Whether or not anyone has seen an autonomous car operating on the streets of Connecticut, most people agree that such vehicles are coming in the near future. However, a computer programmer and professor in the field believes that errors in the method of programming could lead to unsafe vehicles.
In a recent statement, the computer science professor stated that programming an autonomous vehicle to drive like a human is a mistake. As humans are prone to mistakes, he feels that using human driving habits is unsafe. He is quoted as saying, "They are learning from human drivers, all of whom are fallible, and the autonomous cars are in turn mirroring our unsafe driving behaviors."
He gives an example of a recent fatal accident when a driverless vehicle killed a pedestrian in Arizona. In that instance, the pedestrian entered the road in a darkened area and was struck by the autonomous vehicle. He believes the vehicle was programmed to view the roadway and proceed if nothing was detected in its path. According to him, the vehicle should have been programmed to be able to stop within the range of its lights.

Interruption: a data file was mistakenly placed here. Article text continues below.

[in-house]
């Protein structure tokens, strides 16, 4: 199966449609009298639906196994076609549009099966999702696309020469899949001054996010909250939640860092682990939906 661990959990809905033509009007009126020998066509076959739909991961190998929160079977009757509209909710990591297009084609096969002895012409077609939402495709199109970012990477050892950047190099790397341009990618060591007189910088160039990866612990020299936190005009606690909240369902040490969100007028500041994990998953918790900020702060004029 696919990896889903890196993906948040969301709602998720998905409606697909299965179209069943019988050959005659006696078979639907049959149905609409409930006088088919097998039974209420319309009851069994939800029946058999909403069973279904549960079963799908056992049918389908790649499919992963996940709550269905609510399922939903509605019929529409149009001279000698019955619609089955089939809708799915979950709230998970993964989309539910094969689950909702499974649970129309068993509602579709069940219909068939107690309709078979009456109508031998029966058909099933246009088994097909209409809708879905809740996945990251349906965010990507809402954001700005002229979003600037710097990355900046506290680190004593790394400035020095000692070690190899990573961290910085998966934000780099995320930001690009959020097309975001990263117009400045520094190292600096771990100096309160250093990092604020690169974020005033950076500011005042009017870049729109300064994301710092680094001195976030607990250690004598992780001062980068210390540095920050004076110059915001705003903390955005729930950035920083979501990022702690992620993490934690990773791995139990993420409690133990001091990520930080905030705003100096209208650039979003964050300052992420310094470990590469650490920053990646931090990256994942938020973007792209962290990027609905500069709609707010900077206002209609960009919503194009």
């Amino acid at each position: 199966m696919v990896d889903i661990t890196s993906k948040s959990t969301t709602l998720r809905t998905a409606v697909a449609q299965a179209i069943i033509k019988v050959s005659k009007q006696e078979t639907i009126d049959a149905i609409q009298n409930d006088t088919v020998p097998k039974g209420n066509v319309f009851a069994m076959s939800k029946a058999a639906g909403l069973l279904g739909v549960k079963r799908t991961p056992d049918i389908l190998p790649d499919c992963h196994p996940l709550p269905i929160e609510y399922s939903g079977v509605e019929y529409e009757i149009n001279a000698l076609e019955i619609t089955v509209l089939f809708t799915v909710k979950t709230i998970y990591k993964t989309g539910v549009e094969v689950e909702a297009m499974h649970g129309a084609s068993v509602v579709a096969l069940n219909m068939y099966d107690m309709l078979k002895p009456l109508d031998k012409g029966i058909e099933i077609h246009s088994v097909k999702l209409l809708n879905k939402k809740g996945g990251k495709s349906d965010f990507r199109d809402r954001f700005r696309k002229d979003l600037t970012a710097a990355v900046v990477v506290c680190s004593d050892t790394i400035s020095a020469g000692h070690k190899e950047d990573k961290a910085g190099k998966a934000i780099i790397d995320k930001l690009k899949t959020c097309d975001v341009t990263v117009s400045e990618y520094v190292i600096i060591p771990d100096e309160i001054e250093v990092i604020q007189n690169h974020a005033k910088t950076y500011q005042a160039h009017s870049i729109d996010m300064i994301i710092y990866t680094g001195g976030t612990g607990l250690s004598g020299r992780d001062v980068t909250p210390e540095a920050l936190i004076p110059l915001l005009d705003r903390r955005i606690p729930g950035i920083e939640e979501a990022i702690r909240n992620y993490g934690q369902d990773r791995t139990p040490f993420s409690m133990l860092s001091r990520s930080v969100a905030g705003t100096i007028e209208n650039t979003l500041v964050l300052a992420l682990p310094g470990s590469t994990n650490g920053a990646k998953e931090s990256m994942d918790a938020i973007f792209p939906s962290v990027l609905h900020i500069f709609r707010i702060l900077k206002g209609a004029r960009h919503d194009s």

According to the professor, driverless vehicles should be programmed to the capabilities of the technology and not to the capabilities of the average driver. As another example, he believes the vehicle should be programmed to apply the brakes within a millisecond of detection of an object in its path, less than the normal reaction time of a human driver.
He brings up a point that may become an issue in the near future for personal injury attorneys. Will there be a claim against the manufacturer for failing to program the vehicle to the limits of its technological capabilities? With the evolution of autonomous vehicles, these issues are sure to be the subject of future litigation after car collisions with driverless vehicles.